• Copy effects – Druid, a class of flexibility, is getting copy effects for the first time. The cards Ixlid, Fungal Lord and Astral Tiger both have such abilities. Ixlid is more like a Priest card in Mirage Caller. Astral Tiger is more similar to an older Druid card, Malorne, though it acts as a copy, instead of the same card.
  • Armoring – Druid always had secondary armor cards in Feral Rage, Bite, Gnash, Claw, etc. The interesting thing is that armor was never a focus for Druid, just a damage mitigation tool. With the Druid Jasper Spellstones, armoring becomes a chief focus in leveling up the spell. As such, K&C puts an emphasis on Druid armor cards with Barkskin, Ironwood Golem, Oaken Summons, and Branching Paths.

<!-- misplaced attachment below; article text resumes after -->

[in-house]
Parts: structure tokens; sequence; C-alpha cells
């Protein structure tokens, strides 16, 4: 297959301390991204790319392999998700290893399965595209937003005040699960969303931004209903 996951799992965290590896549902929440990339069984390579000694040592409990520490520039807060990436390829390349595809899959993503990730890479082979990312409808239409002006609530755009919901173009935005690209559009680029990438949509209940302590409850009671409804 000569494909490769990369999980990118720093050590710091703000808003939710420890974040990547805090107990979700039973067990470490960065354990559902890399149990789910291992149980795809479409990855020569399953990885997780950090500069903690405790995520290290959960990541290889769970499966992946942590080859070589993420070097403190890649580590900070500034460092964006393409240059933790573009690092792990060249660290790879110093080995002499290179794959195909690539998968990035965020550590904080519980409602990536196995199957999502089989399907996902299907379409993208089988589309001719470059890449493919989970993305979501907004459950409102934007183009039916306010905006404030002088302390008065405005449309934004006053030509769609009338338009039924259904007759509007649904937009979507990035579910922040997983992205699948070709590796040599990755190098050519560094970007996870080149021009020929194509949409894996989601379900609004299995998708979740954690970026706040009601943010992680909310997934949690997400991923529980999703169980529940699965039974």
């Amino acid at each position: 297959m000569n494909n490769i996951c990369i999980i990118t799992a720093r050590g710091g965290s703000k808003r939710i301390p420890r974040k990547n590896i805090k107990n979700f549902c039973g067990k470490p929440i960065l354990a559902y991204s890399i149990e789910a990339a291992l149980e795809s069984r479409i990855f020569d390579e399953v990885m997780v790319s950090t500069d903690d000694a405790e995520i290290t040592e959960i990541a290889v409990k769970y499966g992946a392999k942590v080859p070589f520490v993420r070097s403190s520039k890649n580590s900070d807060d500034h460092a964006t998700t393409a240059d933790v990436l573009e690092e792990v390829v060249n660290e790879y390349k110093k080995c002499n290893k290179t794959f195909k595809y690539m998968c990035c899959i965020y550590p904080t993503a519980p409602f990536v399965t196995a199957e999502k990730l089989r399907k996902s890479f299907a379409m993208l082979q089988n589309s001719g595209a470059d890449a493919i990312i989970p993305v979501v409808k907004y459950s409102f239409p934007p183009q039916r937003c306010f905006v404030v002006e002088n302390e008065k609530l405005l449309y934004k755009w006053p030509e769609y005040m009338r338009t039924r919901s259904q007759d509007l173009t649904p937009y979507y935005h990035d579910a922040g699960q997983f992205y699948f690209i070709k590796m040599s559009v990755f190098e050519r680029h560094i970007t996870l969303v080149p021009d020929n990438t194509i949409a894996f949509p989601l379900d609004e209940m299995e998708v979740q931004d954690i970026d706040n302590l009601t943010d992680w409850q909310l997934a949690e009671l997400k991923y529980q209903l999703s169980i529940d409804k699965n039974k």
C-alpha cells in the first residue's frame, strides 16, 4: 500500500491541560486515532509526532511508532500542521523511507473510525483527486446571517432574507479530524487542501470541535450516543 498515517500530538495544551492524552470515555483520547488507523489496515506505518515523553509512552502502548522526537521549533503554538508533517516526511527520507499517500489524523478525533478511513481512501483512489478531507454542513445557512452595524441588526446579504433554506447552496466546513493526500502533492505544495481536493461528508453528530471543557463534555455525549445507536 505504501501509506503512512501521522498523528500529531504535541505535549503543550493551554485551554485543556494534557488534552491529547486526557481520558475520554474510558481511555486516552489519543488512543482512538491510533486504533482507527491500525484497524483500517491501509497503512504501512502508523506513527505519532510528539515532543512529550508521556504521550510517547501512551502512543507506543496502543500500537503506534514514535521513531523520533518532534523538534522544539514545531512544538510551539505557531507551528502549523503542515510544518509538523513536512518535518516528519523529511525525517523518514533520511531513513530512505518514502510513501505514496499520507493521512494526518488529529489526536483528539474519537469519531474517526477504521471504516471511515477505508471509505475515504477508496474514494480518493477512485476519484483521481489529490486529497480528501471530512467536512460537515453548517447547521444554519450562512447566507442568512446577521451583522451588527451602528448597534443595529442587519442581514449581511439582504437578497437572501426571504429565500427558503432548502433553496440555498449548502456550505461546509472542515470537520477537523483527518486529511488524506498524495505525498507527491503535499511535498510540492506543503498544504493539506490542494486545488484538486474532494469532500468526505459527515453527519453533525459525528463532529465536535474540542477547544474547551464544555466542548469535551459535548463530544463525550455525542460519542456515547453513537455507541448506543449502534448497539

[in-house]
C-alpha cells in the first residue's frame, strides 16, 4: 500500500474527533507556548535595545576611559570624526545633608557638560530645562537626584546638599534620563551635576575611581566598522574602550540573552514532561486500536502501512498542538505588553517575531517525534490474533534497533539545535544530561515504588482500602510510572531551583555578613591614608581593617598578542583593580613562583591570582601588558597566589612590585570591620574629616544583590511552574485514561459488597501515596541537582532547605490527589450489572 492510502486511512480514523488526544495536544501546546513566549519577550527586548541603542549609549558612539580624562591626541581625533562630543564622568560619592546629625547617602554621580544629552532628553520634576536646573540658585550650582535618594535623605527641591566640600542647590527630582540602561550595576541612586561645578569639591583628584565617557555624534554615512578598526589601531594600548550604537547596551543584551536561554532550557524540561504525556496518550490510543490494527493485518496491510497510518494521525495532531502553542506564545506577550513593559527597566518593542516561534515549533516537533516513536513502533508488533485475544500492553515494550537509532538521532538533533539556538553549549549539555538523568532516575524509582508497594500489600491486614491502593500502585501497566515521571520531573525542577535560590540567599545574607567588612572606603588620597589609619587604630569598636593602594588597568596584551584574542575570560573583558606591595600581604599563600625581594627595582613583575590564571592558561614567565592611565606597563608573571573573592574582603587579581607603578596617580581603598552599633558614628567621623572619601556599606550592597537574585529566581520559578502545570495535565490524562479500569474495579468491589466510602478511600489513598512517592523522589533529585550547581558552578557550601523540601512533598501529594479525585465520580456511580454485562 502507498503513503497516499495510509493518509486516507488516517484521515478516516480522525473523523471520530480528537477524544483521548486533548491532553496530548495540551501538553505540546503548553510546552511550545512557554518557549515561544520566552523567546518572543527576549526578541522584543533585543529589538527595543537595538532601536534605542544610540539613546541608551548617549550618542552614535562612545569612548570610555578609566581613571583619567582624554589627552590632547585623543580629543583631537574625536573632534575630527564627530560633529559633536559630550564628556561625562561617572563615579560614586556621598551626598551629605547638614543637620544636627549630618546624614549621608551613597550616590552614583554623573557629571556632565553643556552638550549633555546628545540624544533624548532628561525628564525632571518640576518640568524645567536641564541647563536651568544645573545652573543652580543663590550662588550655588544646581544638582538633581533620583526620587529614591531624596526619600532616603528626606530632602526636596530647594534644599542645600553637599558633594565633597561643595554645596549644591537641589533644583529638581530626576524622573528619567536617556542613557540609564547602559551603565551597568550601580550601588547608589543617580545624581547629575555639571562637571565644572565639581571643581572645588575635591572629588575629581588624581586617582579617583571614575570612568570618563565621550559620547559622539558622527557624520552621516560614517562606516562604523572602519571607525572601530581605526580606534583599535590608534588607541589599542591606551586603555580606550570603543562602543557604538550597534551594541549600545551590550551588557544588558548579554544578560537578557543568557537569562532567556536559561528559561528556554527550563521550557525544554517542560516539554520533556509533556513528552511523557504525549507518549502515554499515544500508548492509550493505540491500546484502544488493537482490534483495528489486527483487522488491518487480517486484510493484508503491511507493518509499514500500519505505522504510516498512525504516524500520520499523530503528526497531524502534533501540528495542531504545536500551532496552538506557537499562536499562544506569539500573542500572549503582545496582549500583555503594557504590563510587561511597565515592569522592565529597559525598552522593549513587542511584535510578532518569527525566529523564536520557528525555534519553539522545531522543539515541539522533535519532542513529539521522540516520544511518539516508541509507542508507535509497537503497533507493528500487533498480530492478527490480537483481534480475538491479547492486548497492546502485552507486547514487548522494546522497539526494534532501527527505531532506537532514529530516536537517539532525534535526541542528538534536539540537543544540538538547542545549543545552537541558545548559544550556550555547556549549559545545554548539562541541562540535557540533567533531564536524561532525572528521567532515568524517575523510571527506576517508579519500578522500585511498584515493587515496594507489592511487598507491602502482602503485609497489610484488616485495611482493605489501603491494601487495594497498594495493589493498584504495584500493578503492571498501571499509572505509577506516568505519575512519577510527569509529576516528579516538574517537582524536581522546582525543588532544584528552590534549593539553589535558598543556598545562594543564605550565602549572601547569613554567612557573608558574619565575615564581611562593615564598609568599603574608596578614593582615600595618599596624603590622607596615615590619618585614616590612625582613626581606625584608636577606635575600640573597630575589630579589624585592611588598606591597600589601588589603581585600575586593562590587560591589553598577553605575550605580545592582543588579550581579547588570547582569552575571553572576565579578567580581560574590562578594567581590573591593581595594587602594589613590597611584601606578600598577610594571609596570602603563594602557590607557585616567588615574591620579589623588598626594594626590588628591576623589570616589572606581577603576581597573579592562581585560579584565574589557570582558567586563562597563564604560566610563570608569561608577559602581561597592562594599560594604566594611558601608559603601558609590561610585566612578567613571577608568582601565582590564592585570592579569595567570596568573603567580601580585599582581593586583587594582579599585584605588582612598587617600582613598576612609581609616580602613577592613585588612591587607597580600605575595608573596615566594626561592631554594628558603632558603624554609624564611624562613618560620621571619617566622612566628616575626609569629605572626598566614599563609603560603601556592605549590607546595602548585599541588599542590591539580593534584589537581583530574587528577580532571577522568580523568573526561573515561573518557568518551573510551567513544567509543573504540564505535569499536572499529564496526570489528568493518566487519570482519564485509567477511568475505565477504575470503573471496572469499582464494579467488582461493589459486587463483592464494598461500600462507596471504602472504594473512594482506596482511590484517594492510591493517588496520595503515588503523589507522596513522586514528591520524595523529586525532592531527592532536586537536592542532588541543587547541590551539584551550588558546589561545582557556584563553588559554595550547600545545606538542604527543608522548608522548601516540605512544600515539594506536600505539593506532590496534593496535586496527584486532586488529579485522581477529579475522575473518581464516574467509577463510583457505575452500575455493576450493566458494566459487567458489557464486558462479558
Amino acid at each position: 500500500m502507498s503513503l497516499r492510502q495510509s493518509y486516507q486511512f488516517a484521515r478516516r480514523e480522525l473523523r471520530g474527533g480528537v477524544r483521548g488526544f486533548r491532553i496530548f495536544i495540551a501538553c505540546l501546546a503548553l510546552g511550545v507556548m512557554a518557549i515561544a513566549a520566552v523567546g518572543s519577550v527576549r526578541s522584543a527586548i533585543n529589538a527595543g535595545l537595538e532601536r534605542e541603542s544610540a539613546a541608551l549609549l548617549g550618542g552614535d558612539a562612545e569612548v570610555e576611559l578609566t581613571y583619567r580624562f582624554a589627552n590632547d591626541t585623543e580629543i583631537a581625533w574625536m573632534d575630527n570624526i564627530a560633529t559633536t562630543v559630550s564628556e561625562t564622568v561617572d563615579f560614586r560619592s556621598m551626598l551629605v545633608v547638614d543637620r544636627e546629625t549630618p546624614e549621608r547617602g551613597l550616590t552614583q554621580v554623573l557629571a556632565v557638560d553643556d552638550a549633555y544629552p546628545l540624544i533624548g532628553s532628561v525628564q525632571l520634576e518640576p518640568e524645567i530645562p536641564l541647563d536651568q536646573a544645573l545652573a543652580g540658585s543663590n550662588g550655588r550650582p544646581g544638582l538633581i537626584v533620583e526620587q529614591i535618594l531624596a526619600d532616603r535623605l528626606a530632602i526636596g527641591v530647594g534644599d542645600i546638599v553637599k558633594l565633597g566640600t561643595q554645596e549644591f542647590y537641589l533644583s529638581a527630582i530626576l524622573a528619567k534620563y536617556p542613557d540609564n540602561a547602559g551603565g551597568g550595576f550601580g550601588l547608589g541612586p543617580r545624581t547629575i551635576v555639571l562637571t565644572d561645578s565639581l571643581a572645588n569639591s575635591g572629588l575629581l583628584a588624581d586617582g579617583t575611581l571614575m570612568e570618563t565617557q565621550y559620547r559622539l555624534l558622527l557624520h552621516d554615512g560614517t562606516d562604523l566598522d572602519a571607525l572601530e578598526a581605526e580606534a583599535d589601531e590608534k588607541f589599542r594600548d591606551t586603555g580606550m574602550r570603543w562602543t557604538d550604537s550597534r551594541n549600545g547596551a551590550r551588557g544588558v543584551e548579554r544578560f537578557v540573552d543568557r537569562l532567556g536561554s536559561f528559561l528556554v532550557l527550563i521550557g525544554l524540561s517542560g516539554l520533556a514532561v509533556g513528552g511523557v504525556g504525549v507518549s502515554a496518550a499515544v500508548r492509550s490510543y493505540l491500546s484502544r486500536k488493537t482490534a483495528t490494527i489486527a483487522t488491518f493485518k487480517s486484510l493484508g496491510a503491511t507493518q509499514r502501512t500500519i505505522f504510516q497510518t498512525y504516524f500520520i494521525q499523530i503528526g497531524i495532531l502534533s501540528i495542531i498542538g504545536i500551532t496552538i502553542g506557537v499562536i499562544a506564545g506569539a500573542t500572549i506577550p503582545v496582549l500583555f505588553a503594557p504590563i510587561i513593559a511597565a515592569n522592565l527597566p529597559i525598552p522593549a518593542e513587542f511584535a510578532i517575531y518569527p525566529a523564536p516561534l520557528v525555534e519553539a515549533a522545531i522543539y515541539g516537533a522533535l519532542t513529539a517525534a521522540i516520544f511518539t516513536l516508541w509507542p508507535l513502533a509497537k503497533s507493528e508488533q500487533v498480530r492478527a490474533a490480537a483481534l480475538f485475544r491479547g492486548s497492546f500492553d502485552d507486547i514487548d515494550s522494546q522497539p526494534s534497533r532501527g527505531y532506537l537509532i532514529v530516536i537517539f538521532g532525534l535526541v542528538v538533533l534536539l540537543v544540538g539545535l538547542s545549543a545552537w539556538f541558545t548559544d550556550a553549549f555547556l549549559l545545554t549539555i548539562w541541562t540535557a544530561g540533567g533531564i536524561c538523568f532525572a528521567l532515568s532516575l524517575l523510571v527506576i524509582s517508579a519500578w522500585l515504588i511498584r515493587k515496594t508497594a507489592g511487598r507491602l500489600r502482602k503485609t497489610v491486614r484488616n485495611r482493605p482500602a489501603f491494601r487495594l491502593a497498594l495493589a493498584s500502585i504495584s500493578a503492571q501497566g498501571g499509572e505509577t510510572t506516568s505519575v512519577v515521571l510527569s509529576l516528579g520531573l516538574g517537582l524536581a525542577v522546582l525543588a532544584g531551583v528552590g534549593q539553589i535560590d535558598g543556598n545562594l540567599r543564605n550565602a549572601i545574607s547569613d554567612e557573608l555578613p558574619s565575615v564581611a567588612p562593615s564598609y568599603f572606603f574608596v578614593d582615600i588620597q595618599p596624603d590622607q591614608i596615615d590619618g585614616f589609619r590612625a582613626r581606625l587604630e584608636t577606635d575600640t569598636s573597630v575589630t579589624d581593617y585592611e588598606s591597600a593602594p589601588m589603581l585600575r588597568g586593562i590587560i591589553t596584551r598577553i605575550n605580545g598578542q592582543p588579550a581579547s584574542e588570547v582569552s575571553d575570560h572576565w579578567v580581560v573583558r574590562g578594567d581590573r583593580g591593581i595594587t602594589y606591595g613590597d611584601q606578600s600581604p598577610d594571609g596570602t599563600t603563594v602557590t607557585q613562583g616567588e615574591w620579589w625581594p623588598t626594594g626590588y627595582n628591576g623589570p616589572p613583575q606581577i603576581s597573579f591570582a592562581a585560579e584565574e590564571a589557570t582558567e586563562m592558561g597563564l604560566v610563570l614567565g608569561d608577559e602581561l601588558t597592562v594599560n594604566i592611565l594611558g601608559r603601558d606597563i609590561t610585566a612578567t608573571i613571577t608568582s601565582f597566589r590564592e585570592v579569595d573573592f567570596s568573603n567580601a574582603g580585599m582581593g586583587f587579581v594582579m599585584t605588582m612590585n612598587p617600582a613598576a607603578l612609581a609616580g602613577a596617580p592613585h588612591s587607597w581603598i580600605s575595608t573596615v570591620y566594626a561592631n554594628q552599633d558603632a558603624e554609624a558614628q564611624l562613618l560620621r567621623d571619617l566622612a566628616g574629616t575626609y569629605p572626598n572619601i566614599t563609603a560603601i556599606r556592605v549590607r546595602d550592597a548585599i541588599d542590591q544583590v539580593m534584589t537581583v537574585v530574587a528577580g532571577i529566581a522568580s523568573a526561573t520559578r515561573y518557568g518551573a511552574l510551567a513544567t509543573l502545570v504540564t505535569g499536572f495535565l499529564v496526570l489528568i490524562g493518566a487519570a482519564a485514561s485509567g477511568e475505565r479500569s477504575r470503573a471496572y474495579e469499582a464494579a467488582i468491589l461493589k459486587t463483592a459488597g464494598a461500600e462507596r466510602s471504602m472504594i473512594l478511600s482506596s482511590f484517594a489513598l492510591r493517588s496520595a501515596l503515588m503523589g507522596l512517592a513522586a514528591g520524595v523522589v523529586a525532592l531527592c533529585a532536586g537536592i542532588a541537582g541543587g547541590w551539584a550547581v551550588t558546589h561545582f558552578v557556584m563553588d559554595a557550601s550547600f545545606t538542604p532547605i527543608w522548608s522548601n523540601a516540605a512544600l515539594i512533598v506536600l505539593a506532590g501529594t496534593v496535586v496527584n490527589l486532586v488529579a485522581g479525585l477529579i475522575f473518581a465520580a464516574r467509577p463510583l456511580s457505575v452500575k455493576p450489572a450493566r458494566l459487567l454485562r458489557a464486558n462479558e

• Positioning – K&C brings about the most positioning cards we have seen, and Hunter has always been a general position-against class, by playing your strongest monsters on the edges. Crushing Walls flips that script, making the reverse positioning tactic more effective. Really for Arena considerations, there is no way to position against the Hunter now, as you need to play around Explosive Shot and Crushing Walls.
  • Warrior positioning attack – First seen on Foe Reaper 4000, Warriors had a few cards like Magnataur Alpha and Scourgelord Garrosh that focus on damaging multiple minions at once. Cave Hydra, is the first Hunter card to attack multiple minions on each hit.
  • Cheap weapon – Glaivezooka was a very good Hunter card, not only for the battlecry, but for being a 2-cost weapon. We are seeing the first cheap Hunter weapon in a while, Candleshot. While just a 1-attack weapon, it is definitely amazing in the Arena and opens up Pirate synergy for Constructed.